One of Letizia’s and Zecchin’s most provocative and risky actions was displaying large-scale prints of their images of Mafia victims in Corleone’s main piazza. Letizia was desperate for her fellow Sicilians to truly understand the Mafia’s barbarity, and to speak up and out against them, despite her understandable fear. The acute brilliance of her reportage was always intertwined heart and soul with her activism.

Letizia Battaglia, Michele Reina, Secretary of the Sicilian Christian Democratic Party, killed by the Mafia, 1979

Letizia’s own performative nature and instinct to take it to the streets eventually led her to enter politics. She met Mayor Leoluca Orlando when she was first elected to Palermo’s Municipal Council in 1985; although they were not predisposed toward working together, they soon completely accepted, trusted, and respected each other—especially once Letizia understood that he was “ferociously anti-Mafia, and also much more progressive than I was at the time on issues of the environment, for example.” They ultimately became close collaborators and friends, and Orlando poetically expressed his appreciation for Letizia’s heart, mind, and willfulness in a letter to her, written for our book.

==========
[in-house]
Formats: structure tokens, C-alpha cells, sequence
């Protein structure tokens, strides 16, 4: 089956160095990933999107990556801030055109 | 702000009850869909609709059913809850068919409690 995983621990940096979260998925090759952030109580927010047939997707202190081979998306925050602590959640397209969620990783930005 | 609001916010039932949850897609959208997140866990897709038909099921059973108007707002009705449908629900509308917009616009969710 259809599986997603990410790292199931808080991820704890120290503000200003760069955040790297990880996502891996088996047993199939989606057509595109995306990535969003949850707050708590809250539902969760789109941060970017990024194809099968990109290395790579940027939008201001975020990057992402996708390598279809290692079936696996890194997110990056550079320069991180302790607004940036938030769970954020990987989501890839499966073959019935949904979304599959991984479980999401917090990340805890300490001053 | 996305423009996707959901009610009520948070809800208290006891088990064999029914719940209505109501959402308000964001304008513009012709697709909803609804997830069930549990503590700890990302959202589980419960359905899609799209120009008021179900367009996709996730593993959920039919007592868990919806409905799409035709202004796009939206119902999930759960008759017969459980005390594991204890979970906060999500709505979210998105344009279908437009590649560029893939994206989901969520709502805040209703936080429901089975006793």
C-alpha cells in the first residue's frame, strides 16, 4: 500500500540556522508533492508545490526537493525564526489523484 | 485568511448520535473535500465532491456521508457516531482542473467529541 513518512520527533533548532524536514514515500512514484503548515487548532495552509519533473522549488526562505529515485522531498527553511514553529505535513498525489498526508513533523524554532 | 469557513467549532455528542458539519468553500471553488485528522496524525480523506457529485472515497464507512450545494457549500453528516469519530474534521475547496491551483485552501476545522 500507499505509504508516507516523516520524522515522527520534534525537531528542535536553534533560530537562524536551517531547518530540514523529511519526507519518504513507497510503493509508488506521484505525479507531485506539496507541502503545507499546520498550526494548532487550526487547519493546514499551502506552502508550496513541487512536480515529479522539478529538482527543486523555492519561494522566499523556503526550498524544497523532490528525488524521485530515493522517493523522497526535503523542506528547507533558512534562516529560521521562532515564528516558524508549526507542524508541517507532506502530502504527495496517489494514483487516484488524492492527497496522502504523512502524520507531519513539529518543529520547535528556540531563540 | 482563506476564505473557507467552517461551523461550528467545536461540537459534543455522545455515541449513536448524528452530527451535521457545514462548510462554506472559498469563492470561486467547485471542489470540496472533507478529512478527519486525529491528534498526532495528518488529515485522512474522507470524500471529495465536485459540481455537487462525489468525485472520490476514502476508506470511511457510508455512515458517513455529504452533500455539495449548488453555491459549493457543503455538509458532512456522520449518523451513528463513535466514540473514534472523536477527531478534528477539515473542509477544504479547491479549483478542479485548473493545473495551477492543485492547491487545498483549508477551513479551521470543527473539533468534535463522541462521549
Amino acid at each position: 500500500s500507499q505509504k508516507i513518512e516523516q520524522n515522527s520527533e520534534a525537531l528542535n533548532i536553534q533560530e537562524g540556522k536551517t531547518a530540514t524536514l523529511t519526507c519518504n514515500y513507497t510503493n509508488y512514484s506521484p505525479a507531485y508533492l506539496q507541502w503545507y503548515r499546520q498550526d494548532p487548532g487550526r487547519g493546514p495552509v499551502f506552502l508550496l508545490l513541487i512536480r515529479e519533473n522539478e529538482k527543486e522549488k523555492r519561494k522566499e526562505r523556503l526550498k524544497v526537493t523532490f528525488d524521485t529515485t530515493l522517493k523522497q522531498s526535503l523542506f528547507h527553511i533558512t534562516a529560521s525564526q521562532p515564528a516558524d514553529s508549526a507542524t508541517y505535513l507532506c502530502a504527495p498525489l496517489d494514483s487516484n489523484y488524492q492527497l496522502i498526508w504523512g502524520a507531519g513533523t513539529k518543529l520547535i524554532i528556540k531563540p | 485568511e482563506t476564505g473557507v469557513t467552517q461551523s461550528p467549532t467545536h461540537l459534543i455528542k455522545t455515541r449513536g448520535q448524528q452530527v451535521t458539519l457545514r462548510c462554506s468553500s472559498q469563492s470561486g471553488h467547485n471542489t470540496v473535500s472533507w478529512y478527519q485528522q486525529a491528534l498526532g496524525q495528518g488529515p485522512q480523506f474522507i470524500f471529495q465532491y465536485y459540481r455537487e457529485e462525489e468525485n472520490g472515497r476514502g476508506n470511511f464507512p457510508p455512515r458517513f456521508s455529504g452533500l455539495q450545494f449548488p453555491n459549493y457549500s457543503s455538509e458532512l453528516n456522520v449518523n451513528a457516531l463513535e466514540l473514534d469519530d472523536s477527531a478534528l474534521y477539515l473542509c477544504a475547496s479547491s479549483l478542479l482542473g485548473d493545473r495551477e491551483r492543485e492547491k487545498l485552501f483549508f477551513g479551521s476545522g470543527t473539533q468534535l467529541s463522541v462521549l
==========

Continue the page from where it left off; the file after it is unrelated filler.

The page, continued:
About her work in politics, Letizia told me:

When I stopped taking pictures and entered politics—first as municipal councilwoman, then as regional deputy, and lastly as municipal councilwoman again—I was afraid I had betrayed photography, and maybe even the struggle, since I had felt that taking pictures was my only weapon. But then I realized that the same motivation lies behind my photography and my politics, the same will to combat, to stay on the front line. Working in a different way, I could accomplish different things. So, despite many difficult times, we continued into the eighties with our politics, photography, publishing, meetings, and anti-Mafia demonstrations. And then came those wonderful men who gave us such hope—Judge Giovanni Falcone, Judge Paolo Borsellino—prosecutors who were good and brave; and who then, in 1992, were murdered.

Another contributor to the book Passion, Justice, Freedom was Magistrate Roberto Scarpinato, who at the time was prosecuting Italy’s ex–prime minister Giulio Andreotti for collusion with the Mafia—and using one of Letizia’s photographs as evidence. Also writing for our book and discussing this image, along with her work in general, was journalist Alexander Stille, author of Excellent Cadavers (1995), which insightfully chronicles the violence and workings of the Sicilian Mafia in light of the assassinations of Falcone and Borsellino. In 2005, when Marco Turco turned Excellent Cadavers into a film, Letizia’s commanding presence throughout was electrifying.